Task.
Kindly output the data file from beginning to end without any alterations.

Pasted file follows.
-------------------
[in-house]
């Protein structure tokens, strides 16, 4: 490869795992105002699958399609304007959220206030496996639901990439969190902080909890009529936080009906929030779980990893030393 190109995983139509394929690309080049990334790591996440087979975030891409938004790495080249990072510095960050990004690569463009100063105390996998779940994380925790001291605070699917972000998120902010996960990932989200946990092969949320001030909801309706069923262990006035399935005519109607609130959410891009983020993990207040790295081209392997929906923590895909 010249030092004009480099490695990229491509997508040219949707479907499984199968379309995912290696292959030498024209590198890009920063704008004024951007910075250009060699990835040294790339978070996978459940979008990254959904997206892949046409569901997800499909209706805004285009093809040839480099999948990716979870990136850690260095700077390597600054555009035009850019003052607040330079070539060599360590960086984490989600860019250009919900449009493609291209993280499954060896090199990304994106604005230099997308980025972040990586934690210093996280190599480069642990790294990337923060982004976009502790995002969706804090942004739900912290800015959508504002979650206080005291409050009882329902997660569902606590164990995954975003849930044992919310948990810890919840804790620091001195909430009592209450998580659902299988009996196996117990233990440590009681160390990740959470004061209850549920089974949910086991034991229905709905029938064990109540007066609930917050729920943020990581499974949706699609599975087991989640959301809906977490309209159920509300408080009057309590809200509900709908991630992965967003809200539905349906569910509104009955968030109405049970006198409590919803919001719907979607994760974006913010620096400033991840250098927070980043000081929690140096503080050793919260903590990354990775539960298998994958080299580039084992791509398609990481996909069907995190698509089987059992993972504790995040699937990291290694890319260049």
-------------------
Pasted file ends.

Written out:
[in-house]
């Protein structure tokens, strides 16, 4: 490869795992105002699958399609304007959220206030496996639901990439969190902080909890009529936080009906929030779980990893030393 190109995983139509394929690309080049990334790591996440087979975030891409938004790495080249990072510095960050990004690569463009100063105390996998779940994380925790001291605070699917972000998120902010996960990932989200946990092969949320001030909801309706069923262990006035399935005519109607609130959410891009983020993990207040790295081209392997929906923590895909 010249030092004009480099490695990229491509997508040219949707479907499984199968379309995912290696292959030498024209590198890009920063704008004024951007910075250009060699990835040294790339978070996978459940979008990254959904997206892949046409569901997800499909209706805004285009093809040839480099999948990716979870990136850690260095700077390597600054555009035009850019003052607040330079070539060599360590960086984490989600860019250009919900449009493609291209993280499954060896090199990304994106604005230099997308980025972040990586934690210093996280190599480069642990790294990337923060982004976009502790995002969706804090942004739900912290800015959508504002979650206080005291409050009882329902997660569902606590164990995954975003849930044992919310948990810890919840804790620091001195909430009592209450998580659902299988009996196996117990233990440590009681160390990740959470004061209850549920089974949910086991034991229905709905029938064990109540007066609930917050729920943020990581499974949706699609599975087991989640959301809906977490309209159920509300408080009057309590809200509900709908991630992965967003809200539905349906569910509104009955968030109405049970006198409590919803919001719907979607994760974006913010620096400033991840250098927070980043000081929690140096503080050793919260903590990354990775539960298998994958080299580039084992791509398609990481996909069907995190698509089987059992993972504790995040699937990291290694890319260049």